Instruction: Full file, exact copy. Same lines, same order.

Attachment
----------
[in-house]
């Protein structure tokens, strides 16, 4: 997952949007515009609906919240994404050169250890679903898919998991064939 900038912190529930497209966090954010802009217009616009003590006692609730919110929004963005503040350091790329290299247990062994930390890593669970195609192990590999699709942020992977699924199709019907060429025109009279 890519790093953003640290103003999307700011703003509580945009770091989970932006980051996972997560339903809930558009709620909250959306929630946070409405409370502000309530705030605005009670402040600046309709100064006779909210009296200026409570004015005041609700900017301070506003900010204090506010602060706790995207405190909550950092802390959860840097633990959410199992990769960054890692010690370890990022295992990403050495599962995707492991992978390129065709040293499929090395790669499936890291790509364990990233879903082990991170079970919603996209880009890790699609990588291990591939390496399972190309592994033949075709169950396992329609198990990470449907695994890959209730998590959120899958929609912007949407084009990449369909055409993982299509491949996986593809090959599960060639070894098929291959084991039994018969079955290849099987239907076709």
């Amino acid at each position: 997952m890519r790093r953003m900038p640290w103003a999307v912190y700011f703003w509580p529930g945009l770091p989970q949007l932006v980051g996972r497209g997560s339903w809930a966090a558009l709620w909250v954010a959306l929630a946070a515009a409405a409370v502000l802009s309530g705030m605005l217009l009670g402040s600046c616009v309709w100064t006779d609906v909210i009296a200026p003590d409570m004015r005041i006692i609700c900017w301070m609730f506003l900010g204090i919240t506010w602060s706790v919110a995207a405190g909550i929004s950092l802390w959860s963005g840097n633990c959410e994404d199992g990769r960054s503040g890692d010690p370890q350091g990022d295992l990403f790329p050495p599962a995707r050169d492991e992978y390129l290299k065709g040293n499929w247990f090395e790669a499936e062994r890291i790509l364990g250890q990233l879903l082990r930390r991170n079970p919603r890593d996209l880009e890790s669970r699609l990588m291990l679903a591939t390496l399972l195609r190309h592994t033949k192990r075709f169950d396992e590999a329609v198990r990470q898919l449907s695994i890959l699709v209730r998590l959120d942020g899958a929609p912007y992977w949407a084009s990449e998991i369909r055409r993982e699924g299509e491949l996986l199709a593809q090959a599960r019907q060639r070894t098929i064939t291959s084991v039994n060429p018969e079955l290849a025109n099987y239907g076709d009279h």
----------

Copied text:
[in-house]
């Protein structure tokens, strides 16, 4: 997952949007515009609906919240994404050169250890679903898919998991064939 900038912190529930497209966090954010802009217009616009003590006692609730919110929004963005503040350091790329290299247990062994930390890593669970195609192990590999699709942020992977699924199709019907060429025109009279 890519790093953003640290103003999307700011703003509580945009770091989970932006980051996972997560339903809930558009709620909250959306929630946070409405409370502000309530705030605005009670402040600046309709100064006779909210009296200026409570004015005041609700900017301070506003900010204090506010602060706790995207405190909550950092802390959860840097633990959410199992990769960054890692010690370890990022295992990403050495599962995707492991992978390129065709040293499929090395790669499936890291790509364990990233879903082990991170079970919603996209880009890790699609990588291990591939390496399972190309592994033949075709169950396992329609198990990470449907695994890959209730998590959120899958929609912007949407084009990449369909055409993982299509491949996986593809090959599960060639070894098929291959084991039994018969079955290849099987239907076709």
């Amino acid at each position: 997952m890519r790093r953003m900038p640290w103003a999307v912190y700011f703003w509580p529930g945009l770091p989970q949007l932006v980051g996972r497209g997560s339903w809930a966090a558009l709620w909250v954010a959306l929630a946070a515009a409405a409370v502000l802009s309530g705030m605005l217009l009670g402040s600046c616009v309709w100064t006779d609906v909210i009296a200026p003590d409570m004015r005041i006692i609700c900017w301070m609730f506003l900010g204090i919240t506010w602060s706790v919110a995207a405190g909550i929004s950092l802390w959860s963005g840097n633990c959410e994404d199992g990769r960054s503040g890692d010690p370890q350091g990022d295992l990403f790329p050495p599962a995707r050169d492991e992978y390129l290299k065709g040293n499929w247990f090395e790669a499936e062994r890291i790509l364990g250890q990233l879903l082990r930390r991170n079970p919603r890593d996209l880009e890790s669970r699609l990588m291990l679903a591939t390496l399972l195609r190309h592994t033949k192990r075709f169950d396992e590999a329609v198990r990470q898919l449907s695994i890959l699709v209730r998590l959120d942020g899958a929609p912007y992977w949407a084009s990449e998991i369909r055409r993982e699924g299509e491949l996986l199709a593809q090959a599960r019907q060639r070894t098929i064939t291959s084991v039994n060429p018969e079955l290849a025109n099987y239907g076709d009279h």